In the overall scheme of things, the news points to the fact that craft beer has become a big, heartless and volatile business. Fasten your seat belts. Craft's bubble is bursting and things are going to get worse before they get better.


Friday, November 3, 2017

OBF Grapples with Attendance Drop, Uncertainty

One of the bigger surprises on last week's beer news radar screen was news that attendance at the Oregon Brewers Festival declined dramatically in 2017. I guess a lot of us probably assumed attendance was declining for the last few years. But the actual number shocked me.

For many years, OBF organizers have been saying the event attracts 80,000 fans to Waterfront Park. That claim was repeated in the promotional materials for this year's event. Then we learned that 2017 attendance was 49,000, an astonishing number.

That information came to light at a Tuesday night briefing at Cascade Barrel House. Jeff Dense, professor of political science and craft beer studies at Eastern Oregon University, gave his annual talk on the OBF's economic impact and other findings.

In case you're wondering and unaware, Dense has been studying the economic impact of OBF since 2011. He and a team of students completed more than 900 on-site interviews this year. As in past years, he used that information, along with data provided by event organizers, to build conclusions.

Some of the findings are intriguing. Nearly half of attendees were from out-of-town this year. Almost the same percentage were attending for the first time. Women accounted for 44 percent of festival attendance. But the drop in attendance is a sore spot, in part because it contributed to an 18 percent decline in economic impact, according to Dense.

Art Larrance, co-founder and director of OBF, stepped forward and said hot weather may have hurt attendance. He also said the sheer number of summer festivals is creating serious competition for the event that launched the festival concept in Oregon 30 years ago. When it started, OBF was the only show in town. Now, beer festivals are an everyday thing, he said.

In response to declining attendance, Larrance said they will eliminate the Wednesday session and reduce the total number of beers to about 80. They also expect to fold up the Specialty Tent, occasionally known as the Buzz Tent or International Tent, and go to a smaller 12 oz mug (four tokens) and 3 oz taster (one token). Oh, and they'll offer cider and wine for the first time ever.

There's a lot going on here, so let me dive into the detail. I spoke to Larrance by phone to get additional perspective on some of these issues.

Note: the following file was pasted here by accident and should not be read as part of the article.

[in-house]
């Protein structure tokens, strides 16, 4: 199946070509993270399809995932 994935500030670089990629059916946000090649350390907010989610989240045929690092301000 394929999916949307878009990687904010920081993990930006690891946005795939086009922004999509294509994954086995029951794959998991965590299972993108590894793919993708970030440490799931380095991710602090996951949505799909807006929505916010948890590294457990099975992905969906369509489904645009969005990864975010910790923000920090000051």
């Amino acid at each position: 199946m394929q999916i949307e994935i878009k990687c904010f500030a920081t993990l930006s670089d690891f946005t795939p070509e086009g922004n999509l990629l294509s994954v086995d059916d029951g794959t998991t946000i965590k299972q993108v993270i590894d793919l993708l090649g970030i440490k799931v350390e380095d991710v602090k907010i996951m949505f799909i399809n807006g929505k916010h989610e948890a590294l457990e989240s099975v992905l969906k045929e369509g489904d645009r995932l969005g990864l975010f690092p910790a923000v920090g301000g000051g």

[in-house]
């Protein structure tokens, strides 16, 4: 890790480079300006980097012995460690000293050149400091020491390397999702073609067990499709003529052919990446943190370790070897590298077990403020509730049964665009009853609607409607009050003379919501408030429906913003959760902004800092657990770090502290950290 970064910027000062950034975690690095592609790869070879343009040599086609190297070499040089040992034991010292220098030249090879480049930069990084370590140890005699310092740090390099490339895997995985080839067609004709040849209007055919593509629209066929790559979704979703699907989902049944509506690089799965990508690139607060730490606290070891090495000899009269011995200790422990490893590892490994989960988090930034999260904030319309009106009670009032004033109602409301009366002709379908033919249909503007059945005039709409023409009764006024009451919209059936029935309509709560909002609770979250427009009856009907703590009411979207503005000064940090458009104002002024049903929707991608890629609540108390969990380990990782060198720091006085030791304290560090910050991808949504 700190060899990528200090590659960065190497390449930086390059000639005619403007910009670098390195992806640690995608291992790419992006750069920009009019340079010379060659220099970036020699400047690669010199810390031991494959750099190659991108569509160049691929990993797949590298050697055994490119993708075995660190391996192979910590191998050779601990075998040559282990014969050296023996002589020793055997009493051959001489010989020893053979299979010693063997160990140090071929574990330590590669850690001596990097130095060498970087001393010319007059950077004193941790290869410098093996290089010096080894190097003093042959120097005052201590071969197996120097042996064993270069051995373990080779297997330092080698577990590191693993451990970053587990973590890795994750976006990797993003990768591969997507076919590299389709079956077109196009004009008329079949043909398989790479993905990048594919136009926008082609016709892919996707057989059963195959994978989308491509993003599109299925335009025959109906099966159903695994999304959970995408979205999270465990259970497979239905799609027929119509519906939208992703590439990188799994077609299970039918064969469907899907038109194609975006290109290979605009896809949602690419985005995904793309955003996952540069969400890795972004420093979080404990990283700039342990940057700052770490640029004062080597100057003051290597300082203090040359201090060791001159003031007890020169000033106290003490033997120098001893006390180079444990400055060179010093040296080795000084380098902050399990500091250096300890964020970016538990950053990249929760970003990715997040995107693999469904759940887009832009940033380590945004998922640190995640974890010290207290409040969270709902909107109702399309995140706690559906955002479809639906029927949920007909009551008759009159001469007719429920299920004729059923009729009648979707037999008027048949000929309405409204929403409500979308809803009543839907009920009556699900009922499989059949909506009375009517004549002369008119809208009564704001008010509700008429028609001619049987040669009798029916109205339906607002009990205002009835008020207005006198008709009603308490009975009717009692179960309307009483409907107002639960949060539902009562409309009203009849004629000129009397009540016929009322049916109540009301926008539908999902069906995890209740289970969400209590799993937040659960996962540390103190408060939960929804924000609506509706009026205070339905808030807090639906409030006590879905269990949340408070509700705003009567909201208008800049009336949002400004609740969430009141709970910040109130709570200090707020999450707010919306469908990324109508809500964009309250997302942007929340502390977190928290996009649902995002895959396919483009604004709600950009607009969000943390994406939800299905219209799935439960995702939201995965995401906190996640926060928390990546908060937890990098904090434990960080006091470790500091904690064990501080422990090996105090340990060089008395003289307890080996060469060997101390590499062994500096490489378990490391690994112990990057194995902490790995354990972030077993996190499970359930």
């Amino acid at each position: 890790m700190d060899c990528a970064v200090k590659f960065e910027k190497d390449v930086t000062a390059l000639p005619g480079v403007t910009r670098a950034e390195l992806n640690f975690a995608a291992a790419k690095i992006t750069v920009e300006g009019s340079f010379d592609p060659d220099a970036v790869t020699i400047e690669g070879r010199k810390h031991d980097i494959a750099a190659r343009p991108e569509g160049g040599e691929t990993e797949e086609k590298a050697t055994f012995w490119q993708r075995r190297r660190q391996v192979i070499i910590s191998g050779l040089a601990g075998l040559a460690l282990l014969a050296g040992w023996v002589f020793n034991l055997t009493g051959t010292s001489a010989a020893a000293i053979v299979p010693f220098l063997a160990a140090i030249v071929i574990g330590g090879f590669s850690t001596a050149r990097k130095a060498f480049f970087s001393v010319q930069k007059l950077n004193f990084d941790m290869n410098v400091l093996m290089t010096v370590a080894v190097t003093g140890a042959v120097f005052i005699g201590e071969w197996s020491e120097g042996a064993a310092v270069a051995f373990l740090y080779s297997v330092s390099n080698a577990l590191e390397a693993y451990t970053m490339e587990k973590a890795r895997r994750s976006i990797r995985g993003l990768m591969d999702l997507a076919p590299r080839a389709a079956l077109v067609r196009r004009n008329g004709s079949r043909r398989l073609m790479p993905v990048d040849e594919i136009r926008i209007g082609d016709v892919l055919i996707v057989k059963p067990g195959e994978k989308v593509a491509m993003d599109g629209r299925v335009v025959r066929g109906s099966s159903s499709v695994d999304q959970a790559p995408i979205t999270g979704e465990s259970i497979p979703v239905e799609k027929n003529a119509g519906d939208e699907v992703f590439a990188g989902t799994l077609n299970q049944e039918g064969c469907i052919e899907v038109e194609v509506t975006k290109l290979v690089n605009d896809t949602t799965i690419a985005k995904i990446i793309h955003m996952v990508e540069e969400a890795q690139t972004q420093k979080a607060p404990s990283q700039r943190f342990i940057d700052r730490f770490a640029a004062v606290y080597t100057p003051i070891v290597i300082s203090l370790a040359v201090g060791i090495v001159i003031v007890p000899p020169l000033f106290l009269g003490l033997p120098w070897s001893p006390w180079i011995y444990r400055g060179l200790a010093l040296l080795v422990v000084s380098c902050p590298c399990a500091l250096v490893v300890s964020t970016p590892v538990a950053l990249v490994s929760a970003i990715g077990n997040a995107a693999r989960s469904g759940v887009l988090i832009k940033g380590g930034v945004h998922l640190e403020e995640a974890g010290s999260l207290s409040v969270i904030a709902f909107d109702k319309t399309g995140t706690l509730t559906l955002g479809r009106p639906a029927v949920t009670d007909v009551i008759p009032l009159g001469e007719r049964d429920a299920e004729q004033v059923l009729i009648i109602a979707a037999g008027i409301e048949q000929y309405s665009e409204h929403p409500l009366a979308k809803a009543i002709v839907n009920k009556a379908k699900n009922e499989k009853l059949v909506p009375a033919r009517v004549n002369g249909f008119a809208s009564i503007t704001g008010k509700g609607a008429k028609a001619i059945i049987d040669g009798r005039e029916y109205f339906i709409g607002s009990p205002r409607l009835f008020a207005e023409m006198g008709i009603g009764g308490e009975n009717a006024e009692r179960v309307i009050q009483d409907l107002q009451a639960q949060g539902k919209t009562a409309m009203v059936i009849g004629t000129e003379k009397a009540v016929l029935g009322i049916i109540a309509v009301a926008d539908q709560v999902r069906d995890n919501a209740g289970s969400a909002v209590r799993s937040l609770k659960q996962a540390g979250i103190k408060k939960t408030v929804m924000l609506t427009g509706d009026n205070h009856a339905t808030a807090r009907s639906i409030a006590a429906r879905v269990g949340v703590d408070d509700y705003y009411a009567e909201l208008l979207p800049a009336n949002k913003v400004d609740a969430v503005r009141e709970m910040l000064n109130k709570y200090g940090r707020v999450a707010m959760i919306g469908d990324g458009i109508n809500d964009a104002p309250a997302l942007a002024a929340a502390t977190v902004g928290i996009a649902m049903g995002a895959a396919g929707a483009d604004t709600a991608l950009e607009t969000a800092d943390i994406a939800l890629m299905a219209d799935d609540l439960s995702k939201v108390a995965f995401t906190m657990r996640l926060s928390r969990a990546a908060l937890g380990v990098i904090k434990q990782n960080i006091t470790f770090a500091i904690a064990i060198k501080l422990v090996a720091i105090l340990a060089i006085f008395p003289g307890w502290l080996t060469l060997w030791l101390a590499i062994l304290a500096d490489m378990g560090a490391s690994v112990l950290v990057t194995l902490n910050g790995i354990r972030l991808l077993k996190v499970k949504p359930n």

Attendance is a complicated issue, Larrance said. Even he doesn't fully understand the 49,000 estimate. It's a bit of a mess, actually. The 80,000 attendees organizers have been touting was based on wristbands. But one wristband isn't the same as one attendee because some people visit the festival multiple times. They handed out 70,000 wristbands this year. The 49,000 is an estimate of "unique visitors" based on information collected in the surveys and an equation.

In fact, the attendance numbers aren't as shocking as they first appear. Look at the graphic below, provided by OBF. Of the three years shown, only 2016 exceeded the standard estimate. This year was definitely the low ebb, but it isn't as if they're in multi-year freefall if we go by wristbands. And that's what we have to look at if we want to make a fair comparison.

Hot weather and beer event saturation. Sure it was hot. But we've had heat at this event many times and never heard about draconian attendance declines. Event saturation is certainly an issue. There are beer events happening year-round in this city. The pace intensifies during the summer. I suspect the combination of heat and event fatigue probably kept some locals away. Still, the dropoff isn't a disaster if you look at year-to-year wristbands.


It's something no one wants to talk about in detail, but declining revenue, not attendance, is the true reason behind the panic and push for change. They're selling fewer tokens and less beer, while expenses are staying the same or rising. Larrance talked about the need to cut expenses, which are substantial when you factor in park rental, security, police, etc.

Some of the revenue loss is their own fault. The 2017 glass had a 4 oz taste line, reportedly a mistake. It had been a 3 oz line in recent years. A 2017 taste, for one token, was a great deal for attendees and probably discouraged folks from laying out five tokens on a full mug, 14 ounces this year. In recent years, when tastes were smaller, there was more incentive for folks to fill their 12 oz mugs for four tokens, a boon for organizers. As noted, they'll go back to the smaller glass and taster size next year, thus encouraging more people to pony up four tokens for full glasses of beer. Shazam!

Kicking Wednesday to the curb is an odd idea. Look at the graphic again. Wednesday attendance, which funnels out of the brunch, has been pretty steady. Sunday, on the other hand, is a consistent loser. It looks like Sunday is the day that needs to go. There must be more at work. Perhaps Wednesday, which is heavy on industry and media attendance, is a money pit. Of course.